So far in 2016 Orthios and Zhang's team have raised 30 million in the UK from bond issuance, which is already invested in the initial phases of the power station.

SinoFortone aims to be household name in UK

Currently, factory construction does not have a timeline, as it is waiting for the UK government's Contract for Difference auction - an energy subsidy allocation process, which was delayed by the Brexit vote from 2016 to spring 2017. It is a standard process wherein the government subsidizes the price difference between what consumers pay and what power companies charge to make their investment profitable.

"Once we start construction, the power station can become operational in two years," Zhang says. Construction for the second biomass power station in Wales, in Port Talbot, will begin once the Anglesey power plant is complete.

Despite the Anglesey delay, SinoFortone's involvement in renewable energy has secured it opportunities to negotiate deals with various governments for infrastructure investment, including Kazakhstan, Greece, Georgia, Angola, Guinea and Pakistan.

"Securing the UK renewable energy deals helped us establish a good reputation and greatly helped push forward those deals in Africa and in the Belt and Road countries, where we could also play a role in bringing advanced UK technology," Zhang says.

SinoFortone's investment in the two biomass plants is welcomed by Orthios, though the fact that the technology was unproven in the market had made fundraising difficult.

Orthios was founded over a decade ago by Sean McCormick, an architect, and Lewis LeVasseur, an engineer. Orthios had already secured planning permission and relevant approvals before SinoFortone joined the project.

"We have spent five years researching and developing this model, and the investment from China will help us roll it out across the planet," says McCormick, chief executive of Orthios.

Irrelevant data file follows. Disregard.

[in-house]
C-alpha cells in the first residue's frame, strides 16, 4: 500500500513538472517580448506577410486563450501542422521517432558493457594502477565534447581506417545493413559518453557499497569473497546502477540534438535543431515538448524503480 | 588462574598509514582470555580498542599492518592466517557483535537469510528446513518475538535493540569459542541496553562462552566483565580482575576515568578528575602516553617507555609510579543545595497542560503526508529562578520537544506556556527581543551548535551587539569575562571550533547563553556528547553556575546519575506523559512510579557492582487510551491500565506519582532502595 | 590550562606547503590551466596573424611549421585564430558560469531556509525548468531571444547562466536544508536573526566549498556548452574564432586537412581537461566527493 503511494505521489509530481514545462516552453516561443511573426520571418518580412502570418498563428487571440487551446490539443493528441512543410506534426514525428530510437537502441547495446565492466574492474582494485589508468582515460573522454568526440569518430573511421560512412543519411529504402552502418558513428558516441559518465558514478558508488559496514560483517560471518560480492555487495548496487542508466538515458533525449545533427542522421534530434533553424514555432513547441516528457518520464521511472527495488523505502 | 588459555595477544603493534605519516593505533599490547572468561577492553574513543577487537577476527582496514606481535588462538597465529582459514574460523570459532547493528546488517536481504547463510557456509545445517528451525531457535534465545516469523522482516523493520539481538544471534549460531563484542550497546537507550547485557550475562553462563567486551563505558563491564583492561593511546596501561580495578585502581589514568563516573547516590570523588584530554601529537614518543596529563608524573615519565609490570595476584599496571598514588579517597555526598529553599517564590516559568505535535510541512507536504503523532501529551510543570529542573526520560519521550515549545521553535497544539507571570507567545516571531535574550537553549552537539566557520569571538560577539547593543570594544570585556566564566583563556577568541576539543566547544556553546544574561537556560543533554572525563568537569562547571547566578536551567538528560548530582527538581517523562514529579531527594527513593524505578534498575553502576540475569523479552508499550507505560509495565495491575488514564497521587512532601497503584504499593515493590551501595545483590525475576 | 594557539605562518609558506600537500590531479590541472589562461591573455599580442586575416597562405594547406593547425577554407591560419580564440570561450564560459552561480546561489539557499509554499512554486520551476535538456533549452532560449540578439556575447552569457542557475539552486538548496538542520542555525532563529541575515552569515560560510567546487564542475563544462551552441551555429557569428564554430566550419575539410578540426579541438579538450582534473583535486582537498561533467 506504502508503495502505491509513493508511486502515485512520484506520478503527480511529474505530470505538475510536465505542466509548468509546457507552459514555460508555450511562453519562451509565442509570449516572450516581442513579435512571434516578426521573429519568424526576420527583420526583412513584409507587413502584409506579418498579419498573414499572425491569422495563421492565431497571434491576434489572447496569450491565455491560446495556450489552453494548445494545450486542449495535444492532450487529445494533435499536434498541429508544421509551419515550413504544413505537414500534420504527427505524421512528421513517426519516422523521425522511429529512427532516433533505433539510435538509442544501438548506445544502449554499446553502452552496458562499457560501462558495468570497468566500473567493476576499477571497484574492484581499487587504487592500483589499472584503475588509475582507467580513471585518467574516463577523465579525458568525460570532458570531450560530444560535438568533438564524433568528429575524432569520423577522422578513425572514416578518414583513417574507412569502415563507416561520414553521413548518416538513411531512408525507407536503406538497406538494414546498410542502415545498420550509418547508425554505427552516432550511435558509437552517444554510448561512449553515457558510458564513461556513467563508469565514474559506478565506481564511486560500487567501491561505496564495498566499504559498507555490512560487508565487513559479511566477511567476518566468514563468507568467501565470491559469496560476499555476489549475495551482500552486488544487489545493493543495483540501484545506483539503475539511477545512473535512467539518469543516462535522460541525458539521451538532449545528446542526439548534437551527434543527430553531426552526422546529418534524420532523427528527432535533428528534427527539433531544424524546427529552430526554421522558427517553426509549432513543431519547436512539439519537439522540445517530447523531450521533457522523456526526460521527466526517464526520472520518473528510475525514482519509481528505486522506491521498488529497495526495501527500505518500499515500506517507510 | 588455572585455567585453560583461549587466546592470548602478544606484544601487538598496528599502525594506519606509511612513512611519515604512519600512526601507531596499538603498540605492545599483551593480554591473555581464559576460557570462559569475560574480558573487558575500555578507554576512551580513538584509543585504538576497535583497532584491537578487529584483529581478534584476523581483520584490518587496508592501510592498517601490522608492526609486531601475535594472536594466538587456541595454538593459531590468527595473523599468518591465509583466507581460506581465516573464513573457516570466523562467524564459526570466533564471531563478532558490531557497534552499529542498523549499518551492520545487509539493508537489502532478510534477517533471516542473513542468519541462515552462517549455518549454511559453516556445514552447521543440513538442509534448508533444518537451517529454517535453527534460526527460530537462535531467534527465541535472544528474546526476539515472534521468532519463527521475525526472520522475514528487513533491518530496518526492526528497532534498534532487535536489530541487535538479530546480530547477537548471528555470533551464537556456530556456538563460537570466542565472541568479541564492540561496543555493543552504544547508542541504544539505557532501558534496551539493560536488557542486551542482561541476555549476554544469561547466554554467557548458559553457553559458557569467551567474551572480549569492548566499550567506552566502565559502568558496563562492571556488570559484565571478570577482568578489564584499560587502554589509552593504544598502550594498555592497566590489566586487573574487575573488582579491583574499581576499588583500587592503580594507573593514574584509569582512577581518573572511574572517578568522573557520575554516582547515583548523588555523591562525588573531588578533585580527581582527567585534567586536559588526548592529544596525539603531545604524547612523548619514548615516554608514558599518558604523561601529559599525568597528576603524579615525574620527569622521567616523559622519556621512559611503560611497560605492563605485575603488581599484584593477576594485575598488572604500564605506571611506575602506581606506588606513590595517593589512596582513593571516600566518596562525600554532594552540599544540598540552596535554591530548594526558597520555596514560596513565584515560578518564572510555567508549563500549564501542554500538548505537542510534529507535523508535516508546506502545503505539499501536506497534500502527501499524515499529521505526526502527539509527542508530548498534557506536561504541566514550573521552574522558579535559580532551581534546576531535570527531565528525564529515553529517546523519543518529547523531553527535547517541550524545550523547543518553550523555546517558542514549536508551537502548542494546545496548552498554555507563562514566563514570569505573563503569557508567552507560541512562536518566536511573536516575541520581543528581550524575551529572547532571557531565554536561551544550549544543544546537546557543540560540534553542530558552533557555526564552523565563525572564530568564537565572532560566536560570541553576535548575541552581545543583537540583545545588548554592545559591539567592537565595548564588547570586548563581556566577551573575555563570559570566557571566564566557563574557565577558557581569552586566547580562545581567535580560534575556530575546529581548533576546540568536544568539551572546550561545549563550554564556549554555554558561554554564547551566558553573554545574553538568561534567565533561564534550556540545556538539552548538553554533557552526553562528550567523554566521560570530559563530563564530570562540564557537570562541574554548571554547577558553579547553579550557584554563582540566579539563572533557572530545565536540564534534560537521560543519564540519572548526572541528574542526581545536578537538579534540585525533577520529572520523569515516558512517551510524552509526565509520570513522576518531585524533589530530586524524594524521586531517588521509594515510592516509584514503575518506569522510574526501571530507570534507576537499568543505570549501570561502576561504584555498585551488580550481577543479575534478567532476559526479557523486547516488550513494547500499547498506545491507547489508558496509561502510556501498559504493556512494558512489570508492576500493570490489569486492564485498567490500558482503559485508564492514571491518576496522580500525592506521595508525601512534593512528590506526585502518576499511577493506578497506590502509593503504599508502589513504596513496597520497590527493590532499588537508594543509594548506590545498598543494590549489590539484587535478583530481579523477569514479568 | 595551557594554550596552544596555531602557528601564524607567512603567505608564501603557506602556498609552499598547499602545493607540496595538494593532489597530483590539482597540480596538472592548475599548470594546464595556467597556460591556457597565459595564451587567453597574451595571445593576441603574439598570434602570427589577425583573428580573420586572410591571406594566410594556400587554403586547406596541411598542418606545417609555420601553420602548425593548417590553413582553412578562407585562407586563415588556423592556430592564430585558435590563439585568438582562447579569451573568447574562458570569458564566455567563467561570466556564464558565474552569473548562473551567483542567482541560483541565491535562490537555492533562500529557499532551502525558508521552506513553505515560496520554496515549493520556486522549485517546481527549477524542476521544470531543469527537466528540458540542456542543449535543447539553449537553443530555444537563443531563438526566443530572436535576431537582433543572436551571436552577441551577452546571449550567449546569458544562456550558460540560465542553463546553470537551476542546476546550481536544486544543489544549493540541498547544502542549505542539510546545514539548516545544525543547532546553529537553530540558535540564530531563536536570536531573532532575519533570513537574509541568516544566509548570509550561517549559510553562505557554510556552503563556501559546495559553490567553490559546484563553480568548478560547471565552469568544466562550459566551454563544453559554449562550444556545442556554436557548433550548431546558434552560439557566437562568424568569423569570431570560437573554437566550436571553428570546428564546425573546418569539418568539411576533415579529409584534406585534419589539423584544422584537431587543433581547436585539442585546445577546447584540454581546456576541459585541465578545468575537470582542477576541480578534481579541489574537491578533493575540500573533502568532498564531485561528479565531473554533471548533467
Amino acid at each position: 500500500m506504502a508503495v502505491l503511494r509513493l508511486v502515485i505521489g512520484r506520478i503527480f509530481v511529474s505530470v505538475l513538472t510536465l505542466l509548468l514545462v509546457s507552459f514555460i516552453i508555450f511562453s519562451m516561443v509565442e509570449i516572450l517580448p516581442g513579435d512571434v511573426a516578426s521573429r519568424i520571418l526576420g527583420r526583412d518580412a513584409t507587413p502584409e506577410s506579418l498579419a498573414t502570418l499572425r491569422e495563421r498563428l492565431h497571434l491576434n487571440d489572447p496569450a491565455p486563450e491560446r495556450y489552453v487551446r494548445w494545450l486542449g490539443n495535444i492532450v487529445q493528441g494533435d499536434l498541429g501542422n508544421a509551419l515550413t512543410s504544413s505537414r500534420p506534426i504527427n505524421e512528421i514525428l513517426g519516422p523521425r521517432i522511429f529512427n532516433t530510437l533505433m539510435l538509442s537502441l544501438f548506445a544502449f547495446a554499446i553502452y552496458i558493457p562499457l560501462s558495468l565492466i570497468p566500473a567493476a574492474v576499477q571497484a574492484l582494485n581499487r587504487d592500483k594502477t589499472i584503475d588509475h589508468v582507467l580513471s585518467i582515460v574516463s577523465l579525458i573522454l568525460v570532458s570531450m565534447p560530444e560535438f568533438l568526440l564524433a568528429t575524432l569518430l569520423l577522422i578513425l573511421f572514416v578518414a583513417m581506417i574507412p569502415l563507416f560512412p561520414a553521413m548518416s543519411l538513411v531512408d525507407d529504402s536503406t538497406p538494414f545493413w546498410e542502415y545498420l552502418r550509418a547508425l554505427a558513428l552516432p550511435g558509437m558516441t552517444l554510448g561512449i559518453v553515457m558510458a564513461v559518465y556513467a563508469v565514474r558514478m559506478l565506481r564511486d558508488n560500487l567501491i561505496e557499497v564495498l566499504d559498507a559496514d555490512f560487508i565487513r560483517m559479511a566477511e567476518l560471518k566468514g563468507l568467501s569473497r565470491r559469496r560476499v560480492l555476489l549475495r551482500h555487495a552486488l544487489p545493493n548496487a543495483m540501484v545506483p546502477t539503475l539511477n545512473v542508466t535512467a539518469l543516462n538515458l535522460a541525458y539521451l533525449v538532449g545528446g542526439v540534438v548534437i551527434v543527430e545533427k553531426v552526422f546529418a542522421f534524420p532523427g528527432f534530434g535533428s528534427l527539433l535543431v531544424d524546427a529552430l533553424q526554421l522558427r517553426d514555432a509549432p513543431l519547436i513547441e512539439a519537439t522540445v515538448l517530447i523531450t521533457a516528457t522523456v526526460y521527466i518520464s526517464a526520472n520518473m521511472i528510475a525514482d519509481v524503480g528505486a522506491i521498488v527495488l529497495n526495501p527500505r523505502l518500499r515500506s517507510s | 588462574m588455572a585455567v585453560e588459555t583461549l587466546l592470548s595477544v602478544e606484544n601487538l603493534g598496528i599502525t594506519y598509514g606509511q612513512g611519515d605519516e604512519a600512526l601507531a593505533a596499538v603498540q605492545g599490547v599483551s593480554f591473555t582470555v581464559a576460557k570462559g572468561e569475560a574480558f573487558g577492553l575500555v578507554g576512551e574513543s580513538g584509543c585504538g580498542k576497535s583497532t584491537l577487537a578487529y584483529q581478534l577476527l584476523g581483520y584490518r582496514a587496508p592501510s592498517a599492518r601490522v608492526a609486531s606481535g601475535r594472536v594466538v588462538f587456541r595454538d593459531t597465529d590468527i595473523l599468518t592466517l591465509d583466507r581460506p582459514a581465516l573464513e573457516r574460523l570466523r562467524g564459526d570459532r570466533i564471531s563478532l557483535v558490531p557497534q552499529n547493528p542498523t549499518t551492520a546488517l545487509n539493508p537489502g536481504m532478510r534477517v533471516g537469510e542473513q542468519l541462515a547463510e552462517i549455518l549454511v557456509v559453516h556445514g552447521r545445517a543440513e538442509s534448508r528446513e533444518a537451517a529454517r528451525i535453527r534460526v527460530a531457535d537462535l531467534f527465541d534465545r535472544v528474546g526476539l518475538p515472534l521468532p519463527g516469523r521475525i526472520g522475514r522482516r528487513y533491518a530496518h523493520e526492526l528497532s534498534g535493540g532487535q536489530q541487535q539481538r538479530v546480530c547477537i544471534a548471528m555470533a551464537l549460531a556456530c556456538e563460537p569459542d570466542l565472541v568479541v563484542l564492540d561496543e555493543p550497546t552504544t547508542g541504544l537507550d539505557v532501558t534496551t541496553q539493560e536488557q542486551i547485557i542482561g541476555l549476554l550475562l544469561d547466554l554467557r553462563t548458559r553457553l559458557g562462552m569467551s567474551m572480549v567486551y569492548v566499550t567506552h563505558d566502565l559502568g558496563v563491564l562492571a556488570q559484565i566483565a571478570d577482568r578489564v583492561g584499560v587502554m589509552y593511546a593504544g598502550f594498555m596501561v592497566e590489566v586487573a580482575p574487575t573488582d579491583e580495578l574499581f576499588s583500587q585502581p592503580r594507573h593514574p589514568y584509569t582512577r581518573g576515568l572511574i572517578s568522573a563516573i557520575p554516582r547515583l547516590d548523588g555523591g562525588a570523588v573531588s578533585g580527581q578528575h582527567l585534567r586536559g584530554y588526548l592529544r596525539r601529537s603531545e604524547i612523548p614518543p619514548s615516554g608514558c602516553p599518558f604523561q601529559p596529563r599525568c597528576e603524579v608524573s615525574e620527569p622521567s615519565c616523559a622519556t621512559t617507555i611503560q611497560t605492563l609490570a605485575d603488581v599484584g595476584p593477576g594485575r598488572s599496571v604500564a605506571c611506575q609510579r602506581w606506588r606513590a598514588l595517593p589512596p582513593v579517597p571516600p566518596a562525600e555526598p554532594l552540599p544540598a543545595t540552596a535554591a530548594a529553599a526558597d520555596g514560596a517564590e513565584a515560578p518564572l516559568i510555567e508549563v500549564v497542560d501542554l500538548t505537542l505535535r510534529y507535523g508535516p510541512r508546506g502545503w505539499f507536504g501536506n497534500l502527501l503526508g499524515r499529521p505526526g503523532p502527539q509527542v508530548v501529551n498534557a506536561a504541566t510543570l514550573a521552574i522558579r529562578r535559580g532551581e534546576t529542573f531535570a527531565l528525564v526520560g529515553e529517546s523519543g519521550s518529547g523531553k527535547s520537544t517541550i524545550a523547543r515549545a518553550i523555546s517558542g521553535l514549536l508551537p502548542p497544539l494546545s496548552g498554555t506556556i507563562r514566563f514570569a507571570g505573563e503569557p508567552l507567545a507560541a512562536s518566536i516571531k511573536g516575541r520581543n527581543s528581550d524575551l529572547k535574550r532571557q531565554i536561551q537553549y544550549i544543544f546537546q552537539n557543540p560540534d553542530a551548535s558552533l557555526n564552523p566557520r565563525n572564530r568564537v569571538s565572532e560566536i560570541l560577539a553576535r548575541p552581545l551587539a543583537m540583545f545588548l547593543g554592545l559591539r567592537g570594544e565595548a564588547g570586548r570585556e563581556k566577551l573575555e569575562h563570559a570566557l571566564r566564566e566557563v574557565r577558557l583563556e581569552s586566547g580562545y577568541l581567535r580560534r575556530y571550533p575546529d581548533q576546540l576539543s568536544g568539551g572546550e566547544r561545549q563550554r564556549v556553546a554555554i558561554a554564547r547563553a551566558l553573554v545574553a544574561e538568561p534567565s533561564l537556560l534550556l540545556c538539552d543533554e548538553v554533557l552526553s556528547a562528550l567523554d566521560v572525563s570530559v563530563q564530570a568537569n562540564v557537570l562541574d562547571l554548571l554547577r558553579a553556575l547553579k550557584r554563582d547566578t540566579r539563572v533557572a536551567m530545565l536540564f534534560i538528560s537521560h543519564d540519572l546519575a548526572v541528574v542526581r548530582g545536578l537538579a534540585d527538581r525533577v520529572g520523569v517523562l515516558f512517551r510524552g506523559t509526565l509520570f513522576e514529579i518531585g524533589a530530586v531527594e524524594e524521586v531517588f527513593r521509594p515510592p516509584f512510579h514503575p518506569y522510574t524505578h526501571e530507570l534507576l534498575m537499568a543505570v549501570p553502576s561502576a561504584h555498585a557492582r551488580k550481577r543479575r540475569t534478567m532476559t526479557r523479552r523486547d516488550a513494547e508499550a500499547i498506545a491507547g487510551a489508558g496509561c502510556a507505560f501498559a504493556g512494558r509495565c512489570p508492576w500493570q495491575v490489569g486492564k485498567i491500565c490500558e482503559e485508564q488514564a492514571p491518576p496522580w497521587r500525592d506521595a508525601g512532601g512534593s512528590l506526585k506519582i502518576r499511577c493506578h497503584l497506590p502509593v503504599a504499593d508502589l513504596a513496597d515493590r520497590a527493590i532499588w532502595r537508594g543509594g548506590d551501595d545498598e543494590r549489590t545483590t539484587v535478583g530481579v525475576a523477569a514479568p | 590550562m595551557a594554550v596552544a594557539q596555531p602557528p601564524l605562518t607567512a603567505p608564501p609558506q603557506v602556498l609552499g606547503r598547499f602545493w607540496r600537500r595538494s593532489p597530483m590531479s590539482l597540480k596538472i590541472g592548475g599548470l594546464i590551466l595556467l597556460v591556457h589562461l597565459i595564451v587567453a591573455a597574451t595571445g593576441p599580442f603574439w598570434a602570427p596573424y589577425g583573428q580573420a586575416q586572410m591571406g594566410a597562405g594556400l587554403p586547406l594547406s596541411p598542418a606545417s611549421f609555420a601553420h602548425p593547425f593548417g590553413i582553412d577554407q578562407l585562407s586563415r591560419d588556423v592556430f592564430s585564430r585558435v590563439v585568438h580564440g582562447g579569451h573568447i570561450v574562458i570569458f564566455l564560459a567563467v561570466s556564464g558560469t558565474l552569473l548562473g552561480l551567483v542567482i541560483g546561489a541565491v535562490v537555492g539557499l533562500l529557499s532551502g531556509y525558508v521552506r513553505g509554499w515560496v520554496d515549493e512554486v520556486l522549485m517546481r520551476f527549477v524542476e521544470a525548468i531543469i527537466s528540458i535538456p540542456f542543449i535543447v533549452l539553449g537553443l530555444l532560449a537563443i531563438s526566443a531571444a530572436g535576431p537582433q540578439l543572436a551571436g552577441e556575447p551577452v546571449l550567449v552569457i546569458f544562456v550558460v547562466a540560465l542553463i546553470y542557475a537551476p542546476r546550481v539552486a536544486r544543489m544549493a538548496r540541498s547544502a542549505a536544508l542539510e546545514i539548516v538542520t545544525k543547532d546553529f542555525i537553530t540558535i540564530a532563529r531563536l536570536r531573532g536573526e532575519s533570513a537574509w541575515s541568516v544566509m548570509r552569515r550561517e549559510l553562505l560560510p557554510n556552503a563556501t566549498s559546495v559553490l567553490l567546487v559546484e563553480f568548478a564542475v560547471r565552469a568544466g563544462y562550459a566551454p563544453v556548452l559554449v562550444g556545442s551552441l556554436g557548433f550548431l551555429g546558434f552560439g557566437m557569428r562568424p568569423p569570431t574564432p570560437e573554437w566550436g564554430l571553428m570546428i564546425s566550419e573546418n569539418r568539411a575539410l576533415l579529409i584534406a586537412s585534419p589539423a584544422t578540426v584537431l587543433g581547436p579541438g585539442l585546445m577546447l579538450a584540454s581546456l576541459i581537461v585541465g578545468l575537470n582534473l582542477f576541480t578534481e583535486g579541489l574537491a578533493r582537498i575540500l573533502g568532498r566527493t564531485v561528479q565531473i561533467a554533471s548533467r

China's focus on green energy and its ability to take a long-term view was instrumental in securing the deal, McCormick says, adding that the two biomass plants combined will create 1,000 full-time jobs, as well as thousands of jobs during the construction phase.

Industry analysts see the collaboration as a win-win for both the Chinese and British sides. Danae Kyriakopoulou, head of research at the Official Monetary and Financial Institutions Forum, a London-based think tank, says SinoFortone's investment in Wales is an important example of how China is increasingly using its resources to invest in high-innovation, knowledge-driven economies.

"Appropriately for an economy in the phase of industrialization, China has traditionally focused its investment on resource-rich economies that have in exchange provided it with the raw materials it needed to fuel its development," Kyriakopoulou says.

"However, China is now looking beyond the purely financial returns on investment as it seeks to move up the ladder in the global chain of value-added."

In March, SinoFortone led a Chinese consortium to sign an agreement with the Scottish government to invest 10 billion in Scotland's infrastructure, covering projects in transportation, power stations and social housing. China Railway No 3 Engineering Group is also part of the consortium and is expected to provide technical support.

"We saw market demand in Scotland for those new infrastructure projects, so we wanted to help the Scottish government fulfill those demands," Zhang says. "Our advantage in engaging with those projects is our capital investment and our ability to bring Chinese elements."

One example of Chinese construction techniques to be deployed in Scotland is prefabricated modular housing, which could be 30 percent more cost effective than on-site construction.

In addition to infrastructure projects, SinoFortone is also increasingly engaging with the UK's tourism market, riding an increasing number of Chinese visitors.

In December it purchased The Plough at Cadsden, the pub in rural Buckinghamshire where then-prime minister David Cameron treated President Xi Jinping to fish and chips and a pint of beer in 2015.

(China Daily European Weekly 01/20/2017 page30)